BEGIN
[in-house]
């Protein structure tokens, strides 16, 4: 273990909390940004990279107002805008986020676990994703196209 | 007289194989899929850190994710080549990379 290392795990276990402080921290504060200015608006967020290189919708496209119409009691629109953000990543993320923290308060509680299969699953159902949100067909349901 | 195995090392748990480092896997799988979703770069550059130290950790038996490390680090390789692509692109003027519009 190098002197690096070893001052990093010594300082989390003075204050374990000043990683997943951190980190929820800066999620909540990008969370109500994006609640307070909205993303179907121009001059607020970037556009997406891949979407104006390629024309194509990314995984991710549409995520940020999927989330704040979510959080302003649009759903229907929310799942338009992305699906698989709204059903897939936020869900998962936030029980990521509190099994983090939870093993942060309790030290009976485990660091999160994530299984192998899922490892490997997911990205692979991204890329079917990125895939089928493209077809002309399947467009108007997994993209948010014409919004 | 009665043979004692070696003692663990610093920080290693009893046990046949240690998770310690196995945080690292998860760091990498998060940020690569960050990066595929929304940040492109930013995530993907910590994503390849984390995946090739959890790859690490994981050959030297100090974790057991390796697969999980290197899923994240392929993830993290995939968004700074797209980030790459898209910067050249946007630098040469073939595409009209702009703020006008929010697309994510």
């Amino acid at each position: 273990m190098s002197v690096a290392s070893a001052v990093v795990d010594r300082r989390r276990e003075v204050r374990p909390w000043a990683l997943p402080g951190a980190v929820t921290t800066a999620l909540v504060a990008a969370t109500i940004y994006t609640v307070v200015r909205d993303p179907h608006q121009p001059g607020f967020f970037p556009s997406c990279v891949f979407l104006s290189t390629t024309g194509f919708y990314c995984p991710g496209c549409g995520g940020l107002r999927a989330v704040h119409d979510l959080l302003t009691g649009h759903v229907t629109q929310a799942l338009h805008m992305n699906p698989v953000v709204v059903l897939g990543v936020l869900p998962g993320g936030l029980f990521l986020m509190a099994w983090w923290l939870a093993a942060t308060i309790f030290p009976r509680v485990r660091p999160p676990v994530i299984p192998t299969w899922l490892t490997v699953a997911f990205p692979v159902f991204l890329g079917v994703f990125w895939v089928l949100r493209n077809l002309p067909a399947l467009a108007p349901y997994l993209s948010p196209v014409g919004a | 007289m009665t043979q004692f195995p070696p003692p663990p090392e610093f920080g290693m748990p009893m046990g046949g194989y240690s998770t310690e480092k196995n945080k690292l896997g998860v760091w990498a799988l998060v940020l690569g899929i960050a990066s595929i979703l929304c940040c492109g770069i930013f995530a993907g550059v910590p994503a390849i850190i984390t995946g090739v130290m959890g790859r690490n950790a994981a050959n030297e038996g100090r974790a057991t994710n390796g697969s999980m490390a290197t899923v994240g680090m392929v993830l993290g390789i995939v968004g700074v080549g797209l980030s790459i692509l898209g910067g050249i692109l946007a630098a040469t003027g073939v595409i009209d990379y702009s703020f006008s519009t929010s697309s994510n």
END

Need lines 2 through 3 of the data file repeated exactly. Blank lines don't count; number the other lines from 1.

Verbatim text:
């Protein structure tokens, strides 16, 4: 273990909390940004990279107002805008986020676990994703196209 | 007289194989899929850190994710080549990379 290392795990276990402080921290504060200015608006967020290189919708496209119409009691629109953000990543993320923290308060509680299969699953159902949100067909349901 | 195995090392748990480092896997799988979703770069550059130290950790038996490390680090390789692509692109003027519009 190098002197690096070893001052990093010594300082989390003075204050374990000043990683997943951190980190929820800066999620909540990008969370109500994006609640307070909205993303179907121009001059607020970037556009997406891949979407104006390629024309194509990314995984991710549409995520940020999927989330704040979510959080302003649009759903229907929310799942338009992305699906698989709204059903897939936020869900998962936030029980990521509190099994983090939870093993942060309790030290009976485990660091999160994530299984192998899922490892490997997911990205692979991204890329079917990125895939089928493209077809002309399947467009108007997994993209948010014409919004 | 009665043979004692070696003692663990610093920080290693009893046990046949240690998770310690196995945080690292998860760091990498998060940020690569960050990066595929929304940040492109930013995530993907910590994503390849984390995946090739959890790859690490994981050959030297100090974790057991390796697969999980290197899923994240392929993830993290995939968004700074797209980030790459898209910067050249946007630098040469073939595409009209702009703020006008929010697309994510």
């Amino acid at each position: 273990m190098s002197v690096a290392s070893a001052v990093v795990d010594r300082r989390r276990e003075v204050r374990p909390w000043a990683l997943p402080g951190a980190v929820t921290t800066a999620l909540v504060a990008a969370t109500i940004y994006t609640v307070v200015r909205d993303p179907h608006q121009p001059g607020f967020f970037p556009s997406c990279v891949f979407l104006s290189t390629t024309g194509f919708y990314c995984p991710g496209c549409g995520g940020l107002r999927a989330v704040h119409d979510l959080l302003t009691g649009h759903v229907t629109q929310a799942l338009h805008m992305n699906p698989v953000v709204v059903l897939g990543v936020l869900p998962g993320g936030l029980f990521l986020m509190a099994w983090w923290l939870a093993a942060t308060i309790f030290p009976r509680v485990r660091p999160p676990v994530i299984p192998t299969w899922l490892t490997v699953a997911f990205p692979v159902f991204l890329g079917v994703f990125w895939v089928l949100r493209n077809l002309p067909a399947l467009a108007p349901y997994l993209s948010p196209v014409g919004a | 007289m009665t043979q004692f195995p070696p003692p663990p090392e610093f920080g290693m748990p009893m046990g046949g194989y240690s998770t310690e480092k196995n945080k690292l896997g998860v760091w990498a799988l998060v940020l690569g899929i960050a990066s595929i979703l929304c940040c492109g770069i930013f995530a993907g550059v910590p994503a390849i850190i984390t995946g090739v130290m959890g790859r690490n950790a994981a050959n030297e038996g100090r974790a057991t994710n390796g697969s999980m490390a290197t899923v994240g680090m392929v993830l993290g390789i995939v968004g700074v080549g797209l980030s790459i692509l898209g910067g050249i692109l946007a630098a040469t003027g073939v595409i009209d990379y702009s703020f006008s519009t929010s697309s994510n």